The holiday box office race saw kids and adults tugging different ends of the same drumstick, as younger-skewing pics battled a slew of films aimed squarely at parents. The irony: teen pic “Deuce Bigalow: Male Gigolo” wound up as the season’s sleeper.
Though wide runs are just beginning on some grown-up fare, it appears the two demos wound up roughly even for the Nov. 19-Jan. 2 period.
“Toy Story 2” and “Stuart Little” topped the charts in five of the seven weekends. But “The World Is Not Enough,” “Sleepy Hollow,” “The Green Mile,” “The Talented Mr. Ripley” and “Any Given Sunday” all found adult auds.
The start of the 2000 race this weekend, plus the recent widening of some holiday releases, offers a chance to look back at what proved a fairly ho-hum holiday span. The frame saw overall business rising 6% to a record $1.1 billion. Bear in mind, though, that the number of releases rose 14% to 58 from 51 in 1998.
Also consider that the last 10 days of 1999 yielded total grosses of $350 million, off 13% from $401 million over the same 10 days in 1998 and ’97. Part of the blame goes to Christmas and New Year’s falling on Saturday, a schedule that wiped out the usual strong gate on Friday.
“It was a bifurcated market,” said Jack Foley, distrib head at USA Films. “There were successes among kid films and successes among adult films. Both groups were fairly well-defined.”
One notable pic opted to aggressively split the middle and go after teens. Disney’s “Deuce Bigalow: Male Gigolo” startled showbiz by grossing $46.5 million over the holidays and $55.1 million to date.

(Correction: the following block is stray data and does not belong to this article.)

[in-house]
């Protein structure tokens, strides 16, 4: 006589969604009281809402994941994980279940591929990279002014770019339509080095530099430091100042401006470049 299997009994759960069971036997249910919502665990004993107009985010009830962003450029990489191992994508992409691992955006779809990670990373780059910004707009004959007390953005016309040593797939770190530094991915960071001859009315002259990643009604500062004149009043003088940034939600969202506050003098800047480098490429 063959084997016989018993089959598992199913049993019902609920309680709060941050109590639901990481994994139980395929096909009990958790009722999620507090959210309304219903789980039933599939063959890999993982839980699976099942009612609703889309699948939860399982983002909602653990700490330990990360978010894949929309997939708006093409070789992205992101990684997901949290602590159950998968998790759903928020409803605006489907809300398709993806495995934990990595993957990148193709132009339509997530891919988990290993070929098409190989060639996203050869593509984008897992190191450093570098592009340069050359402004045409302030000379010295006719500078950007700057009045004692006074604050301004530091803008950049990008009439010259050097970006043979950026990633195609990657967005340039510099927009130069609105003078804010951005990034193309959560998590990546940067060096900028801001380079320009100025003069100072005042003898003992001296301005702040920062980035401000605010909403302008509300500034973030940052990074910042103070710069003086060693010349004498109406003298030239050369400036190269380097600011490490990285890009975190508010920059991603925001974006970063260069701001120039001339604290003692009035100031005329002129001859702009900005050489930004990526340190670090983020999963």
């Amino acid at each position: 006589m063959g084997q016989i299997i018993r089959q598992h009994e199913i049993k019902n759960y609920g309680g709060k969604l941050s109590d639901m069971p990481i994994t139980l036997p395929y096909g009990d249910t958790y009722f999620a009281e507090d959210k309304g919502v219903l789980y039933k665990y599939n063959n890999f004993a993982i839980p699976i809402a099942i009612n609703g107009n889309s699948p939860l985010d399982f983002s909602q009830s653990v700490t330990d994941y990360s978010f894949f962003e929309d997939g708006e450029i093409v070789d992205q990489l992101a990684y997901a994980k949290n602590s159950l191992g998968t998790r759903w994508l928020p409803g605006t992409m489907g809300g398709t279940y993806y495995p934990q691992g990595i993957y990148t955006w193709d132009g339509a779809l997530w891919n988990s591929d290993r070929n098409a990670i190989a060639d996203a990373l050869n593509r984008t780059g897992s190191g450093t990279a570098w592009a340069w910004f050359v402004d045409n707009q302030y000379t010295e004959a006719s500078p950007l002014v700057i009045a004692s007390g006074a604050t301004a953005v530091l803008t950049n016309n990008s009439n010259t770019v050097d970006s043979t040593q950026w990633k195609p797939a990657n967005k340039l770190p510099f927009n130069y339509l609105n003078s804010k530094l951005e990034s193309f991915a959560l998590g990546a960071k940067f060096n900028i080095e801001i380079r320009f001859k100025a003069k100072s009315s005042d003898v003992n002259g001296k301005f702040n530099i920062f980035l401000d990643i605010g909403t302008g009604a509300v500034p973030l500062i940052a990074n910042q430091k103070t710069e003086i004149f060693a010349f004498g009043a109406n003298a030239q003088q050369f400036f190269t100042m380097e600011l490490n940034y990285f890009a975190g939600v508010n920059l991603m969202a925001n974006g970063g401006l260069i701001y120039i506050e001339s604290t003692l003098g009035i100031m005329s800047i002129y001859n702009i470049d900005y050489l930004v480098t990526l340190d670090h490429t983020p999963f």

Miramax employed a similar strategy with the first two “Scream” pics, which posted big December weekends on the way to $100 million cumes.
Tapping teen market
But the last major studio efforts to successfully tap the teen market during the holidays were New Line’s “Dumb and Dumber” and Paramount’s “Beavis & Butt-head Do America.” “Dumb” pulled in $16.4 million for New Line in mid-December 1994, and Par’s “Beavis” bowed to $20.1 million just before Christmas 1996.
“We made a film for a particular time and aimed it at that slot,” Disney distrib chief Chuck Viane said of “Deuce.” “We figured, whatever we do, let’s not put in another serious-minded adult film because there were plenty of those.”
The holiday casualties — chiefly Fox’s “Anna and the King” and Universal’s “Man on the Moon” — had little in common besides the aura of doom.
U still hopes to salvage some award noms, particularly an Oscar nod for Jim Carrey, who endured the worst B.O. result of his career. (“Moon’s” cume to date is $31 million.) U distrib chief Nikki Rocco said the film faced a crowded marketplace and failed to find a core aud.
“There were a lot of choices out there,” she said.
“Anna,” Fox’s holiday centerpiece, has managed just $32 million, barely one-third of its reported production budget, despite the presence of star Jodie Foster.
Though it held plenty of appeal on paper for mature female auds, pic never clicked despite heavy marketing. Most distribs chalk that up to the film’s old-fashioned approach and the fact it retold the story of “The King and I” without the music.